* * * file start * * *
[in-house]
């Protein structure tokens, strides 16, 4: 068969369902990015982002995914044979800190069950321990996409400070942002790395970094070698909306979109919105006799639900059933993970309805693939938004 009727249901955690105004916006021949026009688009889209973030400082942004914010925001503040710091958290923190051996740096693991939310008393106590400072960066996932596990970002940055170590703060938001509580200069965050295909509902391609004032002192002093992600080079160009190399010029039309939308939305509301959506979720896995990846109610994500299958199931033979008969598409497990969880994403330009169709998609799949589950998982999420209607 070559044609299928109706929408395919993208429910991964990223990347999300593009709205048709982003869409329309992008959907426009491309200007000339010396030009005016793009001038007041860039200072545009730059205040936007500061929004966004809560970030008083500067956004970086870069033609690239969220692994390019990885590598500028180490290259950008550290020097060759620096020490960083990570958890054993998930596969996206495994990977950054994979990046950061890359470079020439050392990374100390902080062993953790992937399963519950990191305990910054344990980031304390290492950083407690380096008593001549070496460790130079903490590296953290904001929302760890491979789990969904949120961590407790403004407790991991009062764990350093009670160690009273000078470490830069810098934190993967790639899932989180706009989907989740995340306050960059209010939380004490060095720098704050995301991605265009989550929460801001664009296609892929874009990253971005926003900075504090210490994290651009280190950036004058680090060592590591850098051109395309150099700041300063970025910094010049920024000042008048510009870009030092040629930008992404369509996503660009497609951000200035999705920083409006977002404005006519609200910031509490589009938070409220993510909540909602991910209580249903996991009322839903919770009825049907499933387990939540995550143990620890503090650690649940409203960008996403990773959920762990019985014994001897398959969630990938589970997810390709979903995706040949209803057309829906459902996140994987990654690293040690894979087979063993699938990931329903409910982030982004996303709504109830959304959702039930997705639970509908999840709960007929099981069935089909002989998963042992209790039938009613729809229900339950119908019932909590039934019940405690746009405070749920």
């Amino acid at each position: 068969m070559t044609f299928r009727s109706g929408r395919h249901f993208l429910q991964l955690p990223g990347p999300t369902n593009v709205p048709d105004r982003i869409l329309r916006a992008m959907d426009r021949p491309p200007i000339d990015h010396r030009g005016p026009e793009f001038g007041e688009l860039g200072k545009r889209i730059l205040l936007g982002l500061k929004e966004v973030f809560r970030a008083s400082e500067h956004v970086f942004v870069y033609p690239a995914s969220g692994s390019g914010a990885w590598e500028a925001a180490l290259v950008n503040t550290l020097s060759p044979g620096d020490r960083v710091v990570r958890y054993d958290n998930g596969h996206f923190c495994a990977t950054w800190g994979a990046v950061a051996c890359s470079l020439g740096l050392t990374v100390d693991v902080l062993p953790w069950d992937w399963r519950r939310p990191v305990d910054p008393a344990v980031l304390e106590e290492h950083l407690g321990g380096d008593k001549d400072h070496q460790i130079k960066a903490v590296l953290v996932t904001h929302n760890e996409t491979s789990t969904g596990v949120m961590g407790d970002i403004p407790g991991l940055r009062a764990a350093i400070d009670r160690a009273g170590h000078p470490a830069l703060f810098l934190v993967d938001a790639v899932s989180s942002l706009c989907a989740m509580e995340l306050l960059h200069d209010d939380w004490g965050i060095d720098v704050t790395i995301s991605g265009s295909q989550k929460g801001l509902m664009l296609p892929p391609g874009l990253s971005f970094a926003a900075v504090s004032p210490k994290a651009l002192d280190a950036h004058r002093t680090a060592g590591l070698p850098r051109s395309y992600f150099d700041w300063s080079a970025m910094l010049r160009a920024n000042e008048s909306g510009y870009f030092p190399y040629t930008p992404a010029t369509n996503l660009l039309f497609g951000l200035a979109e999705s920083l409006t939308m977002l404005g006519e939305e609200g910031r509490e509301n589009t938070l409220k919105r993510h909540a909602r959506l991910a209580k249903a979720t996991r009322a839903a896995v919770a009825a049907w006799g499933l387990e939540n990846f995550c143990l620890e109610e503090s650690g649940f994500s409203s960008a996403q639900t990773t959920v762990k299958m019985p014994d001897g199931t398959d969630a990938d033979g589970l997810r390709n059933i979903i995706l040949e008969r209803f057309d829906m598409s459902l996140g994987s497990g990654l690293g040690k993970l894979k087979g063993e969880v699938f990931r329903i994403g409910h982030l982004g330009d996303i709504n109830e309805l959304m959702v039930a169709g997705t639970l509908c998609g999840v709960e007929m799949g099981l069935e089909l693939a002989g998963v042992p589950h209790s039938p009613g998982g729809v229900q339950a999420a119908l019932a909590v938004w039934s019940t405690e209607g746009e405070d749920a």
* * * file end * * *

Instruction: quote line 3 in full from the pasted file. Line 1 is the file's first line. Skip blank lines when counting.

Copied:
């Amino acid at each position: 068969m070559t044609f299928r009727s109706g929408r395919h249901f993208l429910q991964l955690p990223g990347p999300t369902n593009v709205p048709d105004r982003i869409l329309r916006a992008m959907d426009r021949p491309p200007i000339d990015h010396r030009g005016p026009e793009f001038g007041e688009l860039g200072k545009r889209i730059l205040l936007g982002l500061k929004e966004v973030f809560r970030a008083s400082e500067h956004v970086f942004v870069y033609p690239a995914s969220g692994s390019g914010a990885w590598e500028a925001a180490l290259v950008n503040t550290l020097s060759p044979g620096d020490r960083v710091v990570r958890y054993d958290n998930g596969h996206f923190c495994a990977t950054w800190g994979a990046v950061a051996c890359s470079l020439g740096l050392t990374v100390d693991v902080l062993p953790w069950d992937w399963r519950r939310p990191v305990d910054p008393a344990v980031l304390e106590e290492h950083l407690g321990g380096d008593k001549d400072h070496q460790i130079k960066a903490v590296l953290v996932t904001h929302n760890e996409t491979s789990t969904g596990v949120m961590g407790d970002i403004p407790g991991l940055r009062a764990a350093i400070d009670r160690a009273g170590h000078p470490a830069l703060f810098l934190v993967d938001a790639v899932s989180s942002l706009c989907a989740m509580e995340l306050l960059h200069d209010d939380w004490g965050i060095d720098v704050t790395i995301s991605g265009s295909q989550k929460g801001l509902m664009l296609p892929p391609g874009l990253s971005f970094a926003a900075v504090s004032p210490k994290a651009l002192d280190a950036h004058r002093t680090a060592g590591l070698p850098r051109s395309y992600f150099d700041w300063s080079a970025m910094l010049r160009a920024n000042e008048s909306g510009y870009f030092p190399y040629t930008p992404a010029t369509n996503l660009l039309f497609g951000l200035a979109e999705s920083l409006t939308m977002l404005g006519e939305e609200g910031r509490e509301n589009t938070l409220k919105r993510h909540a909602r959506l991910a209580k249903a979720t996991r009322a839903a896995v919770a009825a049907w006799g499933l387990e939540n990846f995550c143990l620890e109610e503090s650690g649940f994500s409203s960008a996403q639900t990773t959920v762990k299958m019985p014994d001897g199931t398959d969630a990938d033979g589970l997810r390709n059933i979903i995706l040949e008969r209803f057309d829906m598409s459902l996140g994987s497990g990654l690293g040690k993970l894979k087979g063993e969880v699938f990931r329903i994403g409910h982030l982004g330009d996303i709504n109830e309805l959304m959702v039930a169709g997705t639970l509908c998609g999840v709960e007929m799949g099981l069935e089909l693939a002989g998963v042992p589950h209790s039938p009613g998982g729809v229900q339950a999420a119908l019932a909590v938004w039934s019940t405690e209607g746009e405070d749920a």